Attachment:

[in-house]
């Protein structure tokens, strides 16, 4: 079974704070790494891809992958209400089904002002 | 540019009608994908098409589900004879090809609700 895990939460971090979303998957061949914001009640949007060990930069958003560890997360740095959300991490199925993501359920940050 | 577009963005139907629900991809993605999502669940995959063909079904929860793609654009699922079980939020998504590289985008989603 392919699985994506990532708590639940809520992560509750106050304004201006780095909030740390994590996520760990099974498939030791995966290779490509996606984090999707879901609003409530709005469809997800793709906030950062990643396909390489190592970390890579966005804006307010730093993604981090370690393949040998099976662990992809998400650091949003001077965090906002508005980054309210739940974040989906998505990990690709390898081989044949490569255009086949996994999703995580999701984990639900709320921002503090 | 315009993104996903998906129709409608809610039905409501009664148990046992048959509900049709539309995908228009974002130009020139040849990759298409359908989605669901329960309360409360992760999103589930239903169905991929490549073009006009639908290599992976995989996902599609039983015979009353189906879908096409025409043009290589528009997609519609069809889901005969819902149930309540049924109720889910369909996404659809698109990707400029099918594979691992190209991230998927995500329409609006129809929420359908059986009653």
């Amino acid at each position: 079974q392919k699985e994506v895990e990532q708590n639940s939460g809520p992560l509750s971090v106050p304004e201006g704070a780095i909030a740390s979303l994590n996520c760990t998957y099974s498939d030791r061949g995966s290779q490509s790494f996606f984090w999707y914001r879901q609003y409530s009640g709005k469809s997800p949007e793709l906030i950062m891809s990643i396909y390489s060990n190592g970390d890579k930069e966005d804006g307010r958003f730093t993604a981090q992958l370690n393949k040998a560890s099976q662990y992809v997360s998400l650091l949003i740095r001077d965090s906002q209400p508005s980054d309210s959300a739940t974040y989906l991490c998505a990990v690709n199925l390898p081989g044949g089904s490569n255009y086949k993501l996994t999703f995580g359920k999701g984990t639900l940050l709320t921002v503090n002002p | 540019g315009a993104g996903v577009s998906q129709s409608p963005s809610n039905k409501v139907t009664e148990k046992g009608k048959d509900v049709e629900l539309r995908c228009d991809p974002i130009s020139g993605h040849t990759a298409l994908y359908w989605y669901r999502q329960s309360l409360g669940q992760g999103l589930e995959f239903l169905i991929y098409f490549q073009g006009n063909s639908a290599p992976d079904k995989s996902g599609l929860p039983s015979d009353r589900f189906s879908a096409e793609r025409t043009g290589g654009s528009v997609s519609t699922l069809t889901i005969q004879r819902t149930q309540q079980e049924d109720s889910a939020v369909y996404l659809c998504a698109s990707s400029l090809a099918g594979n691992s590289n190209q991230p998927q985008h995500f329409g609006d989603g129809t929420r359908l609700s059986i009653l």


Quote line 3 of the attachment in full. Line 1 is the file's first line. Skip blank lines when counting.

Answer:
């Amino acid at each position: 079974q392919k699985e994506v895990e990532q708590n639940s939460g809520p992560l509750s971090v106050p304004e201006g704070a780095i909030a740390s979303l994590n996520c760990t998957y099974s498939d030791r061949g995966s290779q490509s790494f996606f984090w999707y914001r879901q609003y409530s009640g709005k469809s997800p949007e793709l906030i950062m891809s990643i396909y390489s060990n190592g970390d890579k930069e966005d804006g307010r958003f730093t993604a981090q992958l370690n393949k040998a560890s099976q662990y992809v997360s998400l650091l949003i740095r001077d965090s906002q209400p508005s980054d309210s959300a739940t974040y989906l991490c998505a990990v690709n199925l390898p081989g044949g089904s490569n255009y086949k993501l996994t999703f995580g359920k999701g984990t639900l940050l709320t921002v503090n002002p | 540019g315009a993104g996903v577009s998906q129709s409608p963005s809610n039905k409501v139907t009664e148990k046992g009608k048959d509900v049709e629900l539309r995908c228009d991809p974002i130009s020139g993605h040849t990759a298409l994908y359908w989605y669901r999502q329960s309360l409360g669940q992760g999103l589930e995959f239903l169905i991929y098409f490549q073009g006009n063909s639908a290599p992976d079904k995989s996902g599609l929860p039983s015979d009353r589900f189906s879908a096409e793609r025409t043009g290589g654009s528009v997609s519609t699922l069809t889901i005969q004879r819902t149930q309540q079980e049924d109720s889910a939020v369909y996404l659809c998504a698109s990707s400029l090809a099918g594979n691992s590289n190209q991230p998927q985008h995500f329409g609006d989603g129809t929420r359908l609700s059986i009653l």